Civic Literacy: Citizens Mistakenly Consider President the Source of Power in Ukraine

Similar to the respondents from the National Poll, Zaporizhzhia residents are generally aware of their fundamental rights, the structure of power, and budgeting procedures. Zaporizhia citizens stumbled upon the questions that typically caused troubles for the rest of Ukrainians like questions on the income tax rate (30% of correct answers in the oblast vs 41% nationwide), local executive bodies (21% vs 25%), and authorization to hold a peaceful assembly (55% vs 62%).

At the same time, Zaporizhzhia respondents seriously struggled with the questions related to the constituent power and functions of governmental bodies at the national level. Thus, 42% of respondents believe that the President is the source of state power in Ukraine. While 32% correctly named the Verkhovna Rada as the state body entitled to adopt the laws, all the rest failed to indicate the central legislature in Ukraine.


This survey summary was prepared by Pact as part of the USAID/ENGAGE activity, which is funded by the United States Agency for International Development (USAID). The contents of this survey summary are the sole responsibility of Pact and do not necessarily reflect the views of USAID or the United States Government.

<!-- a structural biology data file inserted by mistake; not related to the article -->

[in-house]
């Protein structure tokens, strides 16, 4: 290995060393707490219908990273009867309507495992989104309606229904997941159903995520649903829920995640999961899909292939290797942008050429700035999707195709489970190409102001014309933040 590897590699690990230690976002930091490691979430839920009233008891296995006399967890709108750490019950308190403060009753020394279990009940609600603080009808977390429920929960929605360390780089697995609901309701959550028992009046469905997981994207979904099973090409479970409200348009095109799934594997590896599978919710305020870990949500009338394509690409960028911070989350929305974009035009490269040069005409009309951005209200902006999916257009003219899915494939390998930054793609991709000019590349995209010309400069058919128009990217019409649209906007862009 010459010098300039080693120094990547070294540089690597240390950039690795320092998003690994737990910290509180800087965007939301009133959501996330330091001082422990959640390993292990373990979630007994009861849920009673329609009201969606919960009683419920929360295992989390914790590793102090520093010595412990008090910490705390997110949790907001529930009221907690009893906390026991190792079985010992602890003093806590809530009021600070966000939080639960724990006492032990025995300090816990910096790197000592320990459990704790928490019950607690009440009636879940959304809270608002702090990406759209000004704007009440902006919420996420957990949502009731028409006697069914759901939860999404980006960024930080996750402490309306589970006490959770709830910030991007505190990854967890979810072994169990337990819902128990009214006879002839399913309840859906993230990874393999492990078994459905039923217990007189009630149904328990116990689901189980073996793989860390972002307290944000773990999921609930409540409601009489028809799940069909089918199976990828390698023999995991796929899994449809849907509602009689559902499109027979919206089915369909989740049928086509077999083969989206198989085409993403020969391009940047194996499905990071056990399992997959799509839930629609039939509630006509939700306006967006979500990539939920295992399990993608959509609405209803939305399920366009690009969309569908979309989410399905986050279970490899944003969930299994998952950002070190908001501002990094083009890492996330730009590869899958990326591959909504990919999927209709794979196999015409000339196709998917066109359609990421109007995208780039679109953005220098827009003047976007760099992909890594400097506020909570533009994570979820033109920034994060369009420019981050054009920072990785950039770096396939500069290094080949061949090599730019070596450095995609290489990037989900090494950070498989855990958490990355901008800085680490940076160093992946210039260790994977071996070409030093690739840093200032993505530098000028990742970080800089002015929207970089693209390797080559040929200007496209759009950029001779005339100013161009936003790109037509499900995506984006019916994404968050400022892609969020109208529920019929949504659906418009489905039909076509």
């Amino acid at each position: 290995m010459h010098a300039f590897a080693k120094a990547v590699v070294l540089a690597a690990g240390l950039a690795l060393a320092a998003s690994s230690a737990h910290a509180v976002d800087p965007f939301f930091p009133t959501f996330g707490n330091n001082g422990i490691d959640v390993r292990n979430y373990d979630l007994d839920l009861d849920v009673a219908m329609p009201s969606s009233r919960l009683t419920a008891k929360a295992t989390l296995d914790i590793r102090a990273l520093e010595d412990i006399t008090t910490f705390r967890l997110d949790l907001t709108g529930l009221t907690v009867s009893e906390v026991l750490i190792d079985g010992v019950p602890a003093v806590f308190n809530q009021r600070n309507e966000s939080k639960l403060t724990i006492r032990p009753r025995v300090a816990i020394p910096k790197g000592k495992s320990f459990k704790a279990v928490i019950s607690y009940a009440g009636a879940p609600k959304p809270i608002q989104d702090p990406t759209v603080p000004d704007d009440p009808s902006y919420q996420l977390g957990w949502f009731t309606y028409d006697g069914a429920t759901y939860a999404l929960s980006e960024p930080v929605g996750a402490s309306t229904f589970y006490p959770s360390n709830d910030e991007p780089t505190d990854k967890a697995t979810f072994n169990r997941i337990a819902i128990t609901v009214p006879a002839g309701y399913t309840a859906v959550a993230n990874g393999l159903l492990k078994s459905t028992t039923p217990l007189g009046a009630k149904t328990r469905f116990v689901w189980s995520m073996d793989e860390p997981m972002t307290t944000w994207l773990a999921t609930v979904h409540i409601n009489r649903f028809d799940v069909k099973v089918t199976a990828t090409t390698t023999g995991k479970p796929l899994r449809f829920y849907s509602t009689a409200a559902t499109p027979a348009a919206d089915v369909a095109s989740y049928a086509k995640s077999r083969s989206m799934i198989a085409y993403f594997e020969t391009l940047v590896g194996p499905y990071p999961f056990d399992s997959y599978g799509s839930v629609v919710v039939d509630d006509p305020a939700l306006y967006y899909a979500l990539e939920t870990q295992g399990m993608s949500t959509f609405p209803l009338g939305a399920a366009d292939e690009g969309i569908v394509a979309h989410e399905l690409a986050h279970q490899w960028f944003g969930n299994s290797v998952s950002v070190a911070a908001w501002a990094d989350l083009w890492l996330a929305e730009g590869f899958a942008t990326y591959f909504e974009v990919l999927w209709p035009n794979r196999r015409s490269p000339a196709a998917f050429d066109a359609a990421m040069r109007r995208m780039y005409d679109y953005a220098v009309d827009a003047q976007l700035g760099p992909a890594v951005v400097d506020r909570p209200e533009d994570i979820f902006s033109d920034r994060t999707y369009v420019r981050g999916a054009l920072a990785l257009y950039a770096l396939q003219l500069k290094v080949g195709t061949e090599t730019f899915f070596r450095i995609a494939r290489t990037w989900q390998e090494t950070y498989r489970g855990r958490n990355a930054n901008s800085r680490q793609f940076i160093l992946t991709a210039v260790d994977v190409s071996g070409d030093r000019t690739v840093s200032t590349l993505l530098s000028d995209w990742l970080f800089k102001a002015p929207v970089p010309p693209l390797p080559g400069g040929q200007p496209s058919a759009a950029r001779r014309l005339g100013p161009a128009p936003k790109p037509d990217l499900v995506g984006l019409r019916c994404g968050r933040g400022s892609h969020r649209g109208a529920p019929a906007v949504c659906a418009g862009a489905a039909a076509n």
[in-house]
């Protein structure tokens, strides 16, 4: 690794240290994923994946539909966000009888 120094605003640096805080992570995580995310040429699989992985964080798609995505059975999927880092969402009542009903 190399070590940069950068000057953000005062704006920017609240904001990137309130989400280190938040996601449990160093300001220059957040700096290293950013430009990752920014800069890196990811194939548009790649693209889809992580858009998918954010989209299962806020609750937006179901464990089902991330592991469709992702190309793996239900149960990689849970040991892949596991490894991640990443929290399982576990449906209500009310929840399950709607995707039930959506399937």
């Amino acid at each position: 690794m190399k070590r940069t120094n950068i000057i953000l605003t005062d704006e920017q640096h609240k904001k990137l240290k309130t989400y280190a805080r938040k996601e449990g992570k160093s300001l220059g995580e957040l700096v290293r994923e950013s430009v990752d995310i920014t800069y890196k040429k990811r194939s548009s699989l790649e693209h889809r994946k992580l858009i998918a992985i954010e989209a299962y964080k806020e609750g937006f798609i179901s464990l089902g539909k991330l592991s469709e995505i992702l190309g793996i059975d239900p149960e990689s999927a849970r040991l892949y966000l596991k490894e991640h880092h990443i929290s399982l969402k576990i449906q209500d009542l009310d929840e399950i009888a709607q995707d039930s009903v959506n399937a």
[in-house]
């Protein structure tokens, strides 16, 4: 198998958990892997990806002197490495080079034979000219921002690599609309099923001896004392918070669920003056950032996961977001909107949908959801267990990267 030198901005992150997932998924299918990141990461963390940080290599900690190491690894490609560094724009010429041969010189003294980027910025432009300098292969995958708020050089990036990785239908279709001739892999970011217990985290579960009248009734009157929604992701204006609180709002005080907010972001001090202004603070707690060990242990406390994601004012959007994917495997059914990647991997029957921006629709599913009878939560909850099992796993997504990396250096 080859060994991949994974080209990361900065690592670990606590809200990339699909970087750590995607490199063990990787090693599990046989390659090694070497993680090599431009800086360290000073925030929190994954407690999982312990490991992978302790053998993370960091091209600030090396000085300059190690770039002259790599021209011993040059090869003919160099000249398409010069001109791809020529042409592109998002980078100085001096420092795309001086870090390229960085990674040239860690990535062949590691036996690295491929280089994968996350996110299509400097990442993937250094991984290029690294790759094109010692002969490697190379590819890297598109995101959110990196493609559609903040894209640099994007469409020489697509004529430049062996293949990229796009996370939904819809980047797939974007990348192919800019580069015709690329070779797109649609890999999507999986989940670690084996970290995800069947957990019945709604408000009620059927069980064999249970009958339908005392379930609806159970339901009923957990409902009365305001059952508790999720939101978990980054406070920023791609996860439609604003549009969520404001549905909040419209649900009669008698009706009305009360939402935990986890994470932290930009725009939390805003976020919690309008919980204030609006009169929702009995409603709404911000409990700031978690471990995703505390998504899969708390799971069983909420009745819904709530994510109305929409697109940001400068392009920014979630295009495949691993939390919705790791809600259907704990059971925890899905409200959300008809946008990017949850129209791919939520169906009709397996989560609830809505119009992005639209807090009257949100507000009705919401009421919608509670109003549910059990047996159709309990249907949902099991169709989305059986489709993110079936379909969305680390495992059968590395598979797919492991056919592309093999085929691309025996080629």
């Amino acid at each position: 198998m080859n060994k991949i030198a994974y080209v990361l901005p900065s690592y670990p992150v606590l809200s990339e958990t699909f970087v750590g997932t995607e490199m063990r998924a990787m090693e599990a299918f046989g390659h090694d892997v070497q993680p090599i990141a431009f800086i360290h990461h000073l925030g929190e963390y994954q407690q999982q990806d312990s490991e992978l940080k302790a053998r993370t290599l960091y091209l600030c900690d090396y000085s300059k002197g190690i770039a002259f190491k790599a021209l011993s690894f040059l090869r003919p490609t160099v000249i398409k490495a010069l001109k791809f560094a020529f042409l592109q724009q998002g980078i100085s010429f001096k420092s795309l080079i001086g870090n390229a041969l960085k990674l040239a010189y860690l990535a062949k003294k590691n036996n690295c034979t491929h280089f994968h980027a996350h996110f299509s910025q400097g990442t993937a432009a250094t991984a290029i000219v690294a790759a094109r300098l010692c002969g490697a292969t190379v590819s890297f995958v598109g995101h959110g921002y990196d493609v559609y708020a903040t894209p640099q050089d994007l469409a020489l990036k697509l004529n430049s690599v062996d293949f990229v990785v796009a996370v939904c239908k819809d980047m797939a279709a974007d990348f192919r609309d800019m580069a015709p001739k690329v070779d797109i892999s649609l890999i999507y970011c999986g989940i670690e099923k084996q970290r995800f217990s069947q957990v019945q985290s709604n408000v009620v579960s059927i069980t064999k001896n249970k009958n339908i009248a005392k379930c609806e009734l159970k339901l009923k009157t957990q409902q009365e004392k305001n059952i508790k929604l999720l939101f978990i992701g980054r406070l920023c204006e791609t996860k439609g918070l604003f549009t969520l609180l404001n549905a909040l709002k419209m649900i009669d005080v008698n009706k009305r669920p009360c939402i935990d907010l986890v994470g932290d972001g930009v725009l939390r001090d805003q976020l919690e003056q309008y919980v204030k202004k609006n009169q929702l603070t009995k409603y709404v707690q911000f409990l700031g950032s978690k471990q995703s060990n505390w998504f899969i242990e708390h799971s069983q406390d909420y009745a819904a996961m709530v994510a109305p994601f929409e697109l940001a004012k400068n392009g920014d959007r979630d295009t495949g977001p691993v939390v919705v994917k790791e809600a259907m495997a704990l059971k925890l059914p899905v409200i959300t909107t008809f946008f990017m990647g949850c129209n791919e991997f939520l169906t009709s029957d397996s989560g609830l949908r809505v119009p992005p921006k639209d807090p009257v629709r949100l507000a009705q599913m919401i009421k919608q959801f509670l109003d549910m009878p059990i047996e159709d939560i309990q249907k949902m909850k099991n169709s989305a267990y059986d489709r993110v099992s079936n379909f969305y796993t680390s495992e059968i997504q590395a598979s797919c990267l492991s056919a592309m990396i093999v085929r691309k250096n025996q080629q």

About the CEP                                                                                                                         

The Civic Engagement Poll is conducted under the framework of the Enhance Non-Governmental Actors and Grassroots Engagement activity (USAID/ENGAGE), implemented by Pact. This report summarizes key takeaways from the poll, drawing from survey data collected in the autumn of 2021.                                                                                 

The survey gauges citizen awareness of and engagement in civil society activities, and citizens’ participation in and perception of reform processes in Ukraine. During the most recent survey, respondents were also asked questions on the fundamentals of state functioning, human rights, and financial literacy.

The data collection for the USAID/ENGAGE Civic Engagement Poll was conducted by the research agency Info Sapiens, in August – September of 2021. Field interviews were conducted with Ukrainian residents aged 18 years and older, face-to-face, in the respondents’ homes. The survey sampled 311 respondents and was designed in accordance with the distribution of the adult population of the Zaporizhzhia oblast by age, sex, and settlement type according to the data of the State Statistics Service of Ukraine as of January 1, 2019. The margin of error of the sample is 5.6% (excluding the design effect). 

Find more results from the Civic Engagement Poll:

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You can download survey data and charts here.